drops of the dilution into a half gill of cold water ; 
give a teaspoonful every 1, 2 or 3 hours ; or, if the 
nausea continues, this may be alternated with ipc. or 
anti. If the tonsils are considerably swelled and 
red, use 

Bell. — To be prepared and used as is directed for 
aeon. This is specific for some forms of quinsy ; this 
may to advantage be alternated with aeon or ipc. 
It is thought advisable not to continue bell over 48 
or 60 hours in quinsy or scarlet fever. After the 
preceding course, 

Bryo will be a very good medicine ; to be pre- 
pared and given as above directed. If the inflam- 
mation and swelling is severe, apply leeaches to- the 
neck, over the tonsile or abstract blood. 

Baryta. Curbo. — After the preceding course and 
the tonsils are sore and enlarged, this is a very good 
remedy ; to be prepared and given as directed for 
the other medicine. 

Iodine will be very useful for the same condition 
of the disease. 

Ammo. Carb. — When there is a ropey mucus 
forming in the nose or throat, or has formed, as it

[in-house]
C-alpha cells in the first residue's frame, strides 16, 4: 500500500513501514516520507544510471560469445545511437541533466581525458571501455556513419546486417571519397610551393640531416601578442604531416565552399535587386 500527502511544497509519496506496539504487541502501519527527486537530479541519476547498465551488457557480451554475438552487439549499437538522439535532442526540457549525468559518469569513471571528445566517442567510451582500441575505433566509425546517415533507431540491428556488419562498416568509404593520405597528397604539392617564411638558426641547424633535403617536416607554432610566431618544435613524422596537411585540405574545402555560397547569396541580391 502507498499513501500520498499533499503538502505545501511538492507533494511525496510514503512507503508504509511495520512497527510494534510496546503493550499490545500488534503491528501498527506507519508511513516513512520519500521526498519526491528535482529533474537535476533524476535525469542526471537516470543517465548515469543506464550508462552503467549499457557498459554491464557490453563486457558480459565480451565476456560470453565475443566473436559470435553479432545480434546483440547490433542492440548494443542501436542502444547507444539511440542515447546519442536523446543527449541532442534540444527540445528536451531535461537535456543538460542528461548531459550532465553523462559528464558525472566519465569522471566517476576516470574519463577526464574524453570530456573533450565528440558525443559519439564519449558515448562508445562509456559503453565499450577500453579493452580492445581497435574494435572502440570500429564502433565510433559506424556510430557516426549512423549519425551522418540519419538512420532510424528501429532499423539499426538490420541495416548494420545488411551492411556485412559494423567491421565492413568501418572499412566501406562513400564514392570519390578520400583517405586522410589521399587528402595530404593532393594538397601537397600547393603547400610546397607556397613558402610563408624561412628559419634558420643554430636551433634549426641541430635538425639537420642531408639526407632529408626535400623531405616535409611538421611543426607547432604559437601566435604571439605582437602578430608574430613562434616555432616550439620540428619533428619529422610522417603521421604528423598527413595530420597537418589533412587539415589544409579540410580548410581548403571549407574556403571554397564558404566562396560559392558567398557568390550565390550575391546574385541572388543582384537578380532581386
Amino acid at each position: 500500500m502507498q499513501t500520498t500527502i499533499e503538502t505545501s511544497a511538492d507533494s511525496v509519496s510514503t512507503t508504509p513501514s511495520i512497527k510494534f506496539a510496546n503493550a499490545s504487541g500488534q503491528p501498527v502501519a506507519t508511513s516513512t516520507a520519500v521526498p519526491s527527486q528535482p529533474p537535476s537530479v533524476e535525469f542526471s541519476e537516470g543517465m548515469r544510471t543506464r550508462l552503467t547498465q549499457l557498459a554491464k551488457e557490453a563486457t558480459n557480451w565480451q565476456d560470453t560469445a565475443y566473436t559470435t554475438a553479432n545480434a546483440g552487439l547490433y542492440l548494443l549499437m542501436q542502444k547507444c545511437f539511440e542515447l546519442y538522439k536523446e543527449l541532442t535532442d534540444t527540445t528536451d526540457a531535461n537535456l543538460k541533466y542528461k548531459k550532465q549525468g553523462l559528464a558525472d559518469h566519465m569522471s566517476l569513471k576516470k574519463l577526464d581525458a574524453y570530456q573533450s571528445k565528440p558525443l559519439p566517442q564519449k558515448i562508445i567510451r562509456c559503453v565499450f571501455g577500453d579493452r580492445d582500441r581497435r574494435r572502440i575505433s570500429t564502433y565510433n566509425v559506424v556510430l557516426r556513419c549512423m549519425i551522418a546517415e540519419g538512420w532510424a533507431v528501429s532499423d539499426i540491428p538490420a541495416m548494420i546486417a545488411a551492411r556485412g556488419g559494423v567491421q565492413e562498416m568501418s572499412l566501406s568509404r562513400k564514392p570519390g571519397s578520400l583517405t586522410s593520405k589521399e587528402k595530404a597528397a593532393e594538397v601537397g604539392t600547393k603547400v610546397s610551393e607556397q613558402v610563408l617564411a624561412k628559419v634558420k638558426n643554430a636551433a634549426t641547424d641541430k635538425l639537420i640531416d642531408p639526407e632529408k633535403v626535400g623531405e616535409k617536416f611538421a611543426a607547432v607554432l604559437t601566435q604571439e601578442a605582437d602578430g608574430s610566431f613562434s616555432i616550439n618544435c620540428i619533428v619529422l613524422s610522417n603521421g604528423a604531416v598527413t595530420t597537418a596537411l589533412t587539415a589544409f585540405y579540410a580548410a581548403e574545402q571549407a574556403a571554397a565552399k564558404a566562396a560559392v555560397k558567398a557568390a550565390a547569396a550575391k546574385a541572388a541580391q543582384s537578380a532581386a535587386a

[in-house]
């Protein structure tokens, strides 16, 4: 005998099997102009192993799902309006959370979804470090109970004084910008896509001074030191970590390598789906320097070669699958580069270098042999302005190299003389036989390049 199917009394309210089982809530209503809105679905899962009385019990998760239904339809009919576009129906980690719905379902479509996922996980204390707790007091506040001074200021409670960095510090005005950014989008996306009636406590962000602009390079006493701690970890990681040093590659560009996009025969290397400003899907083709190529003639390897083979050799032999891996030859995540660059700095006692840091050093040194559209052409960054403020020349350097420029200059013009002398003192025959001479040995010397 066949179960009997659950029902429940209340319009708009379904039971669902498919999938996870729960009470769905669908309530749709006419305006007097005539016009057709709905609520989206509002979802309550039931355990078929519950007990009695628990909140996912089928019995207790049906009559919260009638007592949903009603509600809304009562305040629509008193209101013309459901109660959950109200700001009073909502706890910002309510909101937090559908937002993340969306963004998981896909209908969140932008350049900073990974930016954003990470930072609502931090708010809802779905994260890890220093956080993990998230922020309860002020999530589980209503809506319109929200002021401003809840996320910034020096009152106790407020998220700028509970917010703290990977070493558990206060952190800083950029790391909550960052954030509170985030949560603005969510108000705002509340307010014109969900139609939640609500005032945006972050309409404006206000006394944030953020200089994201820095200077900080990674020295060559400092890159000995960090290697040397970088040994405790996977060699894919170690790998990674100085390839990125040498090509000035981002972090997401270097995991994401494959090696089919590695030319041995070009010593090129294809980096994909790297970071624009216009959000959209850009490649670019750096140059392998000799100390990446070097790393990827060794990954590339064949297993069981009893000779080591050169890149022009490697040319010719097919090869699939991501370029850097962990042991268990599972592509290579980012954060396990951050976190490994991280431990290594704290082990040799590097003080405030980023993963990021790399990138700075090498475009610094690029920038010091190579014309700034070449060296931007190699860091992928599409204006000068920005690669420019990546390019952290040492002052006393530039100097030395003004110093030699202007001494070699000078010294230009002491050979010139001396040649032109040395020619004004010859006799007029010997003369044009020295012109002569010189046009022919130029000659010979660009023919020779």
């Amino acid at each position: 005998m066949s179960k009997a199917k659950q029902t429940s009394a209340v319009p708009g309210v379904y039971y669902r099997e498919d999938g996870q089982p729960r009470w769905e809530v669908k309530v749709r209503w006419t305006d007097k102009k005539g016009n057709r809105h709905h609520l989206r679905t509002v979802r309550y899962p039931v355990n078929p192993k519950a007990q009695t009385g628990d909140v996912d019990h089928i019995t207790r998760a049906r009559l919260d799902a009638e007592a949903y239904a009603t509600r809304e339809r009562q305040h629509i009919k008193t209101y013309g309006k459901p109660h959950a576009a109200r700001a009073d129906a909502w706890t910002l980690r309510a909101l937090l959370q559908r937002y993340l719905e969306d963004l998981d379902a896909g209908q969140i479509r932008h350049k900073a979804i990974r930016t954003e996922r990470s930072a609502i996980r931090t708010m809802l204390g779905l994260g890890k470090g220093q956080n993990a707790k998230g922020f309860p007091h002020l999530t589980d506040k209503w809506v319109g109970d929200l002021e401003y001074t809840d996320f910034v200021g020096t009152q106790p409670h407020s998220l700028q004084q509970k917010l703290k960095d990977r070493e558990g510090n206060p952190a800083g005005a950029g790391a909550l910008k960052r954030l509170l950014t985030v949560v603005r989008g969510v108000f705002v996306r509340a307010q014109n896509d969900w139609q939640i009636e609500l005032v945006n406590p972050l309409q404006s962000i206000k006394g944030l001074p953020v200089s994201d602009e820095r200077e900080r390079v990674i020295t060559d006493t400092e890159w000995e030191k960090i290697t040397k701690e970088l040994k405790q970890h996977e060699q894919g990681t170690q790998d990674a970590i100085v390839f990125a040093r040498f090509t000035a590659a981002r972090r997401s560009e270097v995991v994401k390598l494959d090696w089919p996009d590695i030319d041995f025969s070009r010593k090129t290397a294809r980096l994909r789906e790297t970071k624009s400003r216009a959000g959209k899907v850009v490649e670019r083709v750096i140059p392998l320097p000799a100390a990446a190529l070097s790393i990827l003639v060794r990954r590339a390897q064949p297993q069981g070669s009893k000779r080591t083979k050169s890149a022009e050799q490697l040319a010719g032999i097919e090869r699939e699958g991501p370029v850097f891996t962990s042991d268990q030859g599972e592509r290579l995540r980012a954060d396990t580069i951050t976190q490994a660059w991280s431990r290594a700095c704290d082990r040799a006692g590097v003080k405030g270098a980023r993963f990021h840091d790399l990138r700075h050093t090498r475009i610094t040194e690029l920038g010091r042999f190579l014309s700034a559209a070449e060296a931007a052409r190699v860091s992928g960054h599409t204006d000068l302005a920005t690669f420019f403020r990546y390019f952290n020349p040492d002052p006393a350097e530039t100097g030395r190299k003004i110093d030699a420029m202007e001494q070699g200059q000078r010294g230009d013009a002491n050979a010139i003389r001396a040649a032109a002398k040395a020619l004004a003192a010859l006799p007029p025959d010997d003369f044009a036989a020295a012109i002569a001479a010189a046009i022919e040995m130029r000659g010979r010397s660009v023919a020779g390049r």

sometimes does in quinsy and in scarlet fever, this 
will be a very useful medicine ; to be prepared and 
given as directed for the other medicine. 



26 

Iodide of Merc. — In the progress when there is a 
tough mucus formed in the throat, and there is a 
swelling of the tonsils and glands of the neck, this 
would be a very useful and an efficient medicine. 

Iodine. — When the throat is swelled, and there 
has formed in it and on it a tough coating of a mem- 
branous nature, this has been used with much benefit. 
Mode of using it : — Put 5 drops of the tincture to a 
half gill of water ; give the child a teaspoonful every 
15, 20 or 30 minutes on to an hour. By this means 
the membranous scurf has been detached, and came 
away, or may be taken away, so that the child has 
recovered. 

Several other medicines have been recommended 
and used with good effect — such as bromine, rhus. 
T., ars., chamo., &c. The time and manner for using 
the medicine is more fully laid down in the "Family